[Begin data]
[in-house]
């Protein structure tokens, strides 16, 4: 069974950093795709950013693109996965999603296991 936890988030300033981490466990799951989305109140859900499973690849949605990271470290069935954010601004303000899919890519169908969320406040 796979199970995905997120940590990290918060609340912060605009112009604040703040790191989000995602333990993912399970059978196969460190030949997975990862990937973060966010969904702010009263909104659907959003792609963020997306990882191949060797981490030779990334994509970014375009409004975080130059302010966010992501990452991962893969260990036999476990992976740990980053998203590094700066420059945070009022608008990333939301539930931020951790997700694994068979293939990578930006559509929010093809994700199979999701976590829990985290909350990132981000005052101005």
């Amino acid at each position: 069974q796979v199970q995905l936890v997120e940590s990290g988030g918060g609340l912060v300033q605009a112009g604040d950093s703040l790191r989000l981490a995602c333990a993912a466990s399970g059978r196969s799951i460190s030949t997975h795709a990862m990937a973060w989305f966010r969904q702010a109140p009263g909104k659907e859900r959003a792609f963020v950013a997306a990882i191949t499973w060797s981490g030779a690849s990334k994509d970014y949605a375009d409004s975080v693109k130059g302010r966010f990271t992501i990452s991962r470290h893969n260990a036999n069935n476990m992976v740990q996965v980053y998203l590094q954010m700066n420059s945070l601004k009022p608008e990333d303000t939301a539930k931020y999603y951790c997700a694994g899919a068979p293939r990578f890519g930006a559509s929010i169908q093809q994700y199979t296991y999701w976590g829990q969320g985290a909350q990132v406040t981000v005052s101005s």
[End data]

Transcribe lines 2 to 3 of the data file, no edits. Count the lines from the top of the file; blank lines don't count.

């Protein structure tokens, strides 16, 4: 069974950093795709950013693109996965999603296991 936890988030300033981490466990799951989305109140859900499973690849949605990271470290069935954010601004303000899919890519169908969320406040 796979199970995905997120940590990290918060609340912060605009112009604040703040790191989000995602333990993912399970059978196969460190030949997975990862990937973060966010969904702010009263909104659907959003792609963020997306990882191949060797981490030779990334994509970014375009409004975080130059302010966010992501990452991962893969260990036999476990992976740990980053998203590094700066420059945070009022608008990333939301539930931020951790997700694994068979293939990578930006559509929010093809994700199979999701976590829990985290909350990132981000005052101005």
């Amino acid at each position: 069974q796979v199970q995905l936890v997120e940590s990290g988030g918060g609340l912060v300033q605009a112009g604040d950093s703040l790191r989000l981490a995602c333990a993912a466990s399970g059978r196969s799951i460190s030949t997975h795709a990862m990937a973060w989305f966010r969904q702010a109140p009263g909104k659907e859900r959003a792609f963020v950013a997306a990882i191949t499973w060797s981490g030779a690849s990334k994509d970014y949605a375009d409004s975080v693109k130059g302010r966010f990271t992501i990452s991962r470290h893969n260990a036999n069935n476990m992976v740990q996965v980053y998203l590094q954010m700066n420059s945070l601004k009022p608008e990333d303000t939301a539930k931020y999603y951790c997700a694994g899919a068979p293939r990578f890519g930006a559509s929010i169908q093809q994700y199979t296991y999701w976590g829990q969320g985290a909350q990132v406040t981000v005052s101005s």